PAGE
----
As unfathomable as it seems now, at one point in history the product refresh cycle for GPUs was around 6 months. Twice a year NVIDIA and AMD would come out with major refreshes to their product lines, particularly at the high-end where a quick succession of parts brought great performance gains and left us little time to breathe.

Since then things have changed a great deal. GPU complexity has grown by leaps and bounds – although by the time the term “GPU” was even coined GPUs ceased being simple devices, they were still fairly small chips put together at a block level by a relatively small team of engineers. The modern GPU on the other hand is a large, complex entity. Although the development cycle for a GPU is still shorter than the 4+ years for a CPU, GPU complexity has approached the CPU in some ways and exceeded it in others. Meanwhile in terms of die size even midrange GPUs like GF106 (GTS 450) are as big as modern CPUs like Sandy Bridge, never mind high-end GPUs like GF110. As a result the refresh cycle for GPUs has become progressively longer by relying primarily on die shrinks, and in modern times we’re looking at close to a year between refreshes.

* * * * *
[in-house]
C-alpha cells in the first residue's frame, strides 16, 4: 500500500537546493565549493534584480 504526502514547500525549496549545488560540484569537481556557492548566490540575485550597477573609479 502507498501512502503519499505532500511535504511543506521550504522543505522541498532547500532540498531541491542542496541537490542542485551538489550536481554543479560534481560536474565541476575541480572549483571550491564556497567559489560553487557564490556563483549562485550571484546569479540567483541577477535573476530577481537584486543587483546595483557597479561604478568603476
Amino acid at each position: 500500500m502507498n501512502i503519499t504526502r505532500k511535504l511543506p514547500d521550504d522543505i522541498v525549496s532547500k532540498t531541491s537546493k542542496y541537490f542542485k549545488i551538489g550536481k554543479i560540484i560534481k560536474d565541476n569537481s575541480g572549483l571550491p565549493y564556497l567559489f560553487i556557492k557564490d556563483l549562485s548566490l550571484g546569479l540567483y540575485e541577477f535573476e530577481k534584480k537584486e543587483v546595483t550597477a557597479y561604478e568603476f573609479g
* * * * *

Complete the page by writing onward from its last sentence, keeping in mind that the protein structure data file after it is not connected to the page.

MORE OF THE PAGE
The reason I bring this up is because NVIDIA has found itself in an interesting position with the Fermi architecture. We’ve covered the problems NVIDIA had in the past, particularly with the first Fermi – GF100. NVIDIA since corrected GF100’s biggest production flaws in GF110, giving us the Fermi we originally expected nearly half a year earlier. NVIDIA is now in the process of cascading those production improvements down the rest of the Fermi line, churning out the fully-enabled Fermi GPUs that we did not get to see in 2010. Whether it’s intentional or not – and we believe it’s not – NVIDIA has fallen back in to the 6 month cycle.